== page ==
Miles was 10-3 in 2012 and ’13, respectively, but he never smelled a championship again. He was 8-5 and 9-4 in 2014 and ’15, respectively, but burned a great deal of goodwill over his inability to beat Alabama coach Nick Saban after the 2011 season. After his team Starting 2-2 in 2016 with a loss to Auburn, LSU made the decision to fire him and place Orgeron as the program’s interim coach.

MORE: Top 11 LSU Coaching Candidates to Replace Ed Orgeron

Phillip fulmer

Championship Season: 1998 (13-0)
Retirement year: 2008 (5-7)
Final registration: 151-52-1

Fulmer’s team in 1998 won the first BCS championship in college football history, even after Peyton Manning left school early to become the first overall pick in the NFL draft. The Fulmer Volunteers remained competitive after the championship season, only twice dropped below .500 from 1999 until their layoff in 2008. It also led Tennessee to four double-digit winning seasons in 2001, 2003-04 and 2007. , seasons in which his team won the SEC East Division Championship.

Like many SEC coaches, Fulmer’s firing coincided with Saban’s arrival in Alabama. The Crimson Tide beat Fulmer’s Vols in three of their last four seasons in 2005 and 2007-08. Saban’s Alabama team beat Fulmer head-to-head in both games: 41-17 in 2007 and 29-9 in 2008. That record, compiled with Fulmer’s 5-7 record in 2008, led to Fulmer resigning, 10 seasons away from his championship. .

Larry coker

Championship Season: 2001 (12-0)
Year fired: 2006 (7-6)
Final registration: 60-15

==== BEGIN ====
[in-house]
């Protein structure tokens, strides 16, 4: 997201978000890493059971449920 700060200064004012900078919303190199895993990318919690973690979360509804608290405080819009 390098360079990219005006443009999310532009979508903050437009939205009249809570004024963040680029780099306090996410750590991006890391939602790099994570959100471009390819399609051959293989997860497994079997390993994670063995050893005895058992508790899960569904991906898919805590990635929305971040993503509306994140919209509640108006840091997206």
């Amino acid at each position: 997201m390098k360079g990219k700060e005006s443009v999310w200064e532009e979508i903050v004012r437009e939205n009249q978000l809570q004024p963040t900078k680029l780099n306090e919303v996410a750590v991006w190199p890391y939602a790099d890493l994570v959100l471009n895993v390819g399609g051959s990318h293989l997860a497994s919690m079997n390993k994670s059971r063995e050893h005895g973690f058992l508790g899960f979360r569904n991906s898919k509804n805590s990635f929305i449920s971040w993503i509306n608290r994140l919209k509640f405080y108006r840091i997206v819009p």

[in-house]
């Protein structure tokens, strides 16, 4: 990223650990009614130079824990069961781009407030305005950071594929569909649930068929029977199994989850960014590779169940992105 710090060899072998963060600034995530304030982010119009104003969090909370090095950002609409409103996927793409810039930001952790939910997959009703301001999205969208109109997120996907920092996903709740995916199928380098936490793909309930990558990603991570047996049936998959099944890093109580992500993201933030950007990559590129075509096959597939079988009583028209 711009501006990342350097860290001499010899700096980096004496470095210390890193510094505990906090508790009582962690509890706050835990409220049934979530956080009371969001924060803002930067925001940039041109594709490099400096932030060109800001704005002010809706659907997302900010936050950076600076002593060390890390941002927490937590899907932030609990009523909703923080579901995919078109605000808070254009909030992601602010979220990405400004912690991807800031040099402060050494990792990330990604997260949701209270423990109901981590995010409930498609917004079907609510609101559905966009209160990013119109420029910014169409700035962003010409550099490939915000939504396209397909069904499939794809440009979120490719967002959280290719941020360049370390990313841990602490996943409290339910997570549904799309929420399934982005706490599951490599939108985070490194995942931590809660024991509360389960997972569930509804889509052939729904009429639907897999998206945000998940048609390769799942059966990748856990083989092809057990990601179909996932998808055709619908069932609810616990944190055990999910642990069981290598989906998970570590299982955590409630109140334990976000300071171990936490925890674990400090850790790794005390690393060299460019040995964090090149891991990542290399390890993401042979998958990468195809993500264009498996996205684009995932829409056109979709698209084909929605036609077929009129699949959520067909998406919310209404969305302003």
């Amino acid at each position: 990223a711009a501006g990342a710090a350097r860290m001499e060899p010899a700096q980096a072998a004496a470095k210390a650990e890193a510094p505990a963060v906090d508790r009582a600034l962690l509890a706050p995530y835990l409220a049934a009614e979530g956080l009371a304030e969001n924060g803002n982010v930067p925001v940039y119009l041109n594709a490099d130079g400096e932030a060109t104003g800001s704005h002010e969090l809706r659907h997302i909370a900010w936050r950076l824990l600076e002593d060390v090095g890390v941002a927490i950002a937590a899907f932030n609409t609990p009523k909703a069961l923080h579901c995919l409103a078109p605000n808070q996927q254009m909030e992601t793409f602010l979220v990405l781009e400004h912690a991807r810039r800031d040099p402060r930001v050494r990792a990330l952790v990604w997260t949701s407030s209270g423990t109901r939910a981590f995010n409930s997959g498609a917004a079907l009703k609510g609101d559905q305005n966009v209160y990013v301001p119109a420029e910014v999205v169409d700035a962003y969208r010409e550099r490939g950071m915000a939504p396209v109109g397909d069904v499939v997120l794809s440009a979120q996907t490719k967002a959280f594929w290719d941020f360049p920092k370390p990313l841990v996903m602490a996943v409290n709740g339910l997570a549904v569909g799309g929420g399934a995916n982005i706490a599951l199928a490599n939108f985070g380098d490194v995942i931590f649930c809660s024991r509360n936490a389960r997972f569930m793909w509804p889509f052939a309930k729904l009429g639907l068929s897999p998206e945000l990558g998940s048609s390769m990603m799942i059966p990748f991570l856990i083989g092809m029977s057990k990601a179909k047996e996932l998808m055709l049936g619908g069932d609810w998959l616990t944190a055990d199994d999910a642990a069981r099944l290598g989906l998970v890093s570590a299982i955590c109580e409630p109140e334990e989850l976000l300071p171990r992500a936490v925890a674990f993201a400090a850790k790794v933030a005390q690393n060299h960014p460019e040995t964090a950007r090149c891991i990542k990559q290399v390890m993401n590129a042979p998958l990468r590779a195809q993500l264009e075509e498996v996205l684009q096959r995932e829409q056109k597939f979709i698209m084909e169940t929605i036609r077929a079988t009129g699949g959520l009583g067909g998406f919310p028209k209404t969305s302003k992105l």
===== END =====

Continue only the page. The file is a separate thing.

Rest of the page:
Coker’s career in Miami couldn’t have started better: He inherited Butch Davis’ talented Hurricanes team, which went 11-1 the previous year and finished the season second in the country. In 2001 he had no trouble running the table, going 12-0 en route to the Hurricanes’ first national championship since 1991. Miami came desperately close to repeating in 2002, but lost to Ohio State in a controversial overtime final, keeping the Hurricanes away from the pinnacle of college football.

Coker could rely on the talent he had inherited for another good season in 2003, one in which his team was 11-2 but lost to No. 10 Tennessee and No. 18 Virginia Tech. Coker won no games again. double-digit, going 9-3 in 2004 and 2005. He was fired the day Miami beat Boston College to save a 6-6 record, though the Hurricanes allowed him to lead the Hurricanes to a 21- 20 over Nevada at the MPC Computers Bowl, a far cry from the show’s national title aspirations.

MORE: College Football Polls: AP Top 25 Updated, Coaches Poll Ranking After Week 7

Woody hayes

Championship seasons: 1954 (10-0), 1957 (9-1), 1968 (10-0) *
Year fired: 1978 (7-4-1)
Final registration: 205-61-10
Championships voted by AP Top 25 or Coaches Poll

Unlike others on this list, you can pinpoint the exact moment Hayes’ tenure at Ohio State ended – it came when he hit Clemson player Charlie Bauman in the 1978 Gator Bowl in what ended up being a 17-15 loss. for the Hayes Buckeyes.

The next day, Ohio State announced the firing of Hayes. If he hadn’t assaulted an opposing player, he likely would have stayed at Ohio State as long as he wanted. After all, he had three championships awarded by the AP or Coach polls, and two more awarded by the FWAA. As it stands, his tenure ended 10 seasons after his last Associated Press championship in 1968.